Seating the depth of hunting bullets can be very simple. Here is how to do it.
Peregrine hunting bullets are manufactured with multiple seating rings. These rings can be quite easily used as a reference for seating. In most cases we recommend bullet seating such that only three quarters of the first ring be visible outside the case neck.
This will work for most hunting rifles and most of our recommended propellant charges.
The picture below shows from left to right the Peregrine Solid Copper range (VRG2), Peregrine BushMaster (VRG3), Peregrine PlainsMaster (VRG4) and Peregrine Match (VRG5). All four bullets in the image are 180grain 30 Cal.
This will also work to duplicate preferred loads when switching between bullet families by keeping the same weight for the Peregrine Match, the Peregrine PlainsMaster and the Peregrine BushMaster series. When loaded with three quarters of the first ring visible outside the case neck, bullets of all three families will shoot similar muzzle velocities to the same point of impact. To be more precise they will group similarly up to 200 yards. For a 300 yards zero the hunter may have to make small adjustments.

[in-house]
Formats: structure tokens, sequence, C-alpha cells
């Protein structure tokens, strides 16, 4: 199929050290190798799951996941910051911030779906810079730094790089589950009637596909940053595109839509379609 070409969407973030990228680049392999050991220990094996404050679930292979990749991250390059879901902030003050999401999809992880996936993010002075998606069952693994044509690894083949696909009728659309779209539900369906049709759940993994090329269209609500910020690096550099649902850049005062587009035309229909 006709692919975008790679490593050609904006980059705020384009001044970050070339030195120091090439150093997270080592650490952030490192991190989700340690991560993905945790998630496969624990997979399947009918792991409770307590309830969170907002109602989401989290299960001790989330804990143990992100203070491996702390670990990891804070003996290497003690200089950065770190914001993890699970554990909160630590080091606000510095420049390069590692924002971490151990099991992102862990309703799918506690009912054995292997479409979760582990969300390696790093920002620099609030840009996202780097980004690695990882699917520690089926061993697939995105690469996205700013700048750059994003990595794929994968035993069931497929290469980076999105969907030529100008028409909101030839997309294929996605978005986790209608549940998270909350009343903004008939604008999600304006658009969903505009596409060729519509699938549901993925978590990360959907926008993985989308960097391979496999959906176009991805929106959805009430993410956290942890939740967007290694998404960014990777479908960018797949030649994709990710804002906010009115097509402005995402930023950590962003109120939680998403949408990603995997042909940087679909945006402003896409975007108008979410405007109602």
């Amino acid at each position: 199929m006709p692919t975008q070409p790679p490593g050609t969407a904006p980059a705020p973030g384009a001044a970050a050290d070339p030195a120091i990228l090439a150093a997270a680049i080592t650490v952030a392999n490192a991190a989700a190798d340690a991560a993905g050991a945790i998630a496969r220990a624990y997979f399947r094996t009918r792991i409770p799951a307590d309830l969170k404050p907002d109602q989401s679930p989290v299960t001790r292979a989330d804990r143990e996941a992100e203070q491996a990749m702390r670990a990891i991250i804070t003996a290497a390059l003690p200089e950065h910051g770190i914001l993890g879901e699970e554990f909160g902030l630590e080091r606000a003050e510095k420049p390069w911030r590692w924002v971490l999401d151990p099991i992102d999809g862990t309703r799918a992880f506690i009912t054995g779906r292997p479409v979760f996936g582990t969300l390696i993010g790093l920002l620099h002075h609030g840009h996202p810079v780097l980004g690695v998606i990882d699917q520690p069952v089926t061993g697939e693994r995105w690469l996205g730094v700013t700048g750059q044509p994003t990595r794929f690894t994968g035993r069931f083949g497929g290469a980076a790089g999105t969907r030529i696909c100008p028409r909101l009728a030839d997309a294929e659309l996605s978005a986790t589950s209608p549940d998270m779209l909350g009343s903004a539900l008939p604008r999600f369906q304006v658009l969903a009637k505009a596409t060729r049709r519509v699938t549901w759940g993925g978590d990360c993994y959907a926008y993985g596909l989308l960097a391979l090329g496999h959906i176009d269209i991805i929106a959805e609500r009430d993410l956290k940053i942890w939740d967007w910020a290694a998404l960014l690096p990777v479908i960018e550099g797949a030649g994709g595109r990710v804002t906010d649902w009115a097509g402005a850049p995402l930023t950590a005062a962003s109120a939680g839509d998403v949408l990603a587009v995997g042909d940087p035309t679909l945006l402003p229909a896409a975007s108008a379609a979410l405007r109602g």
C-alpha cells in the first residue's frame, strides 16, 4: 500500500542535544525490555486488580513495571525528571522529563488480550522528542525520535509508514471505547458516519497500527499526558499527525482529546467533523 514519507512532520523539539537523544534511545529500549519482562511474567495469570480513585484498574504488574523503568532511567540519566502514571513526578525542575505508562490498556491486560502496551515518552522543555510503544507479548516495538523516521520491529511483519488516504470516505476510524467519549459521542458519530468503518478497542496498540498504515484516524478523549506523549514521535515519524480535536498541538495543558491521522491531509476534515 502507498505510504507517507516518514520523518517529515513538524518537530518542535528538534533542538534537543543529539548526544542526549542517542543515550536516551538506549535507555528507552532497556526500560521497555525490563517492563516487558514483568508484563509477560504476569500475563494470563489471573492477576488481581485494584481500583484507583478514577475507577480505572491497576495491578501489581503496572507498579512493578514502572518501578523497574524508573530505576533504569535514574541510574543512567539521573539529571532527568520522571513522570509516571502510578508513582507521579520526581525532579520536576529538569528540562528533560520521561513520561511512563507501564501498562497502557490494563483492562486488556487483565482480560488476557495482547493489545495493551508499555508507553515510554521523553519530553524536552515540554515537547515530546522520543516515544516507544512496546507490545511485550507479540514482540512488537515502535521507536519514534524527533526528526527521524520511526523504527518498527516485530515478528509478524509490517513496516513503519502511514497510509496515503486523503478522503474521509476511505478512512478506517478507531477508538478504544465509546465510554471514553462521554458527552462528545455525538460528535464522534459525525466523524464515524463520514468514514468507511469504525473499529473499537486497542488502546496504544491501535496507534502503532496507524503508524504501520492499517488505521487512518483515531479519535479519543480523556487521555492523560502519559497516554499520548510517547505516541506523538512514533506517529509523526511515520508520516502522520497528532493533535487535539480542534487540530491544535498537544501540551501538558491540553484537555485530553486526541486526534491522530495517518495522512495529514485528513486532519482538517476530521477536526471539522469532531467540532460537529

The graphic illustration is just a recommendation for the maximum seating depth as the reloader may want to reduce the seating depth for various reasons, such as increased powder capacity and reduced jump.
Full sizing / neck sizing may be slightly different with monolithic bullets than with lead-core bullets. The bullets may sit loosely in the case when following normal case resizing procedures or neck sizing. This is not due to our bullets being under size, but because the bullet has less bearing surface in contact with the case neck. To obtain a tighter final neck size / case mouth (also for thin walled cases) it may be a good idea to remove the case mouth expander / decapping pin and repeat the resizing procedure. This technique increases neck tension, which keeps our Peregrine monolithic bullets firmly seated.
For bigger calibers crimping can be done just after the first ring.
Please note: Reloading is dangerous and for the skilled person only. Always follow safe reloading practices. Peregrine Bullets may not be held responsible for any reloading suggestions. It is up the reloader to ensure good practice and personal safety while reloading.